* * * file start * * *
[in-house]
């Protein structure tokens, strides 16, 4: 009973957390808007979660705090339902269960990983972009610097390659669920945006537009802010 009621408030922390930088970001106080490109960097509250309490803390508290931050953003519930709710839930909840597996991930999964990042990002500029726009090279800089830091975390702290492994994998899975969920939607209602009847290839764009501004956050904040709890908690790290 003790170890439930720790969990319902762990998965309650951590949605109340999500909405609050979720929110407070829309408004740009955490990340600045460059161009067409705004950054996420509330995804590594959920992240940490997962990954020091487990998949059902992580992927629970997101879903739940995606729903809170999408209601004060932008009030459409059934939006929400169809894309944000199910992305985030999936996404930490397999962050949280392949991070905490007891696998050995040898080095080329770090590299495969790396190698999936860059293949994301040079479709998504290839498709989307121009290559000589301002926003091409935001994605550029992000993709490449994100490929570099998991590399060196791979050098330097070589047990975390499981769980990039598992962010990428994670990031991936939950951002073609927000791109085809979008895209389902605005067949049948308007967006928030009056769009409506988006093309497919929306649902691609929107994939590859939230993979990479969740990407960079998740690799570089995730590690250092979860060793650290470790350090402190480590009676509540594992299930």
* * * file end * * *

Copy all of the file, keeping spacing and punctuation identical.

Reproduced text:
[in-house]
């Protein structure tokens, strides 16, 4: 009973957390808007979660705090339902269960990983972009610097390659669920945006537009802010 009621408030922390930088970001106080490109960097509250309490803390508290931050953003519930709710839930909840597996991930999964990042990002500029726009090279800089830091975390702290492994994998899975969920939607209602009847290839764009501004956050904040709890908690790290 003790170890439930720790969990319902762990998965309650951590949605109340999500909405609050979720929110407070829309408004740009955490990340600045460059161009067409705004950054996420509330995804590594959920992240940490997962990954020091487990998949059902992580992927629970997101879903739940995606729903809170999408209601004060932008009030459409059934939006929400169809894309944000199910992305985030999936996404930490397999962050949280392949991070905490007891696998050995040898080095080329770090590299495969790396190698999936860059293949994301040079479709998504290839498709989307121009290559000589301002926003091409935001994605550029992000993709490449994100490929570099998991590399060196791979050098330097070589047990975390499981769980990039598992962010990428994670990031991936939950951002073609927000791109085809979008895209389902605005067949049948308007967006928030009056769009409506988006093309497919929306649902691609929107994939590859939230993979990479969740990407960079998740690799570089995730590690250092979860060793650290470790350090402190480590009676509540594992299930």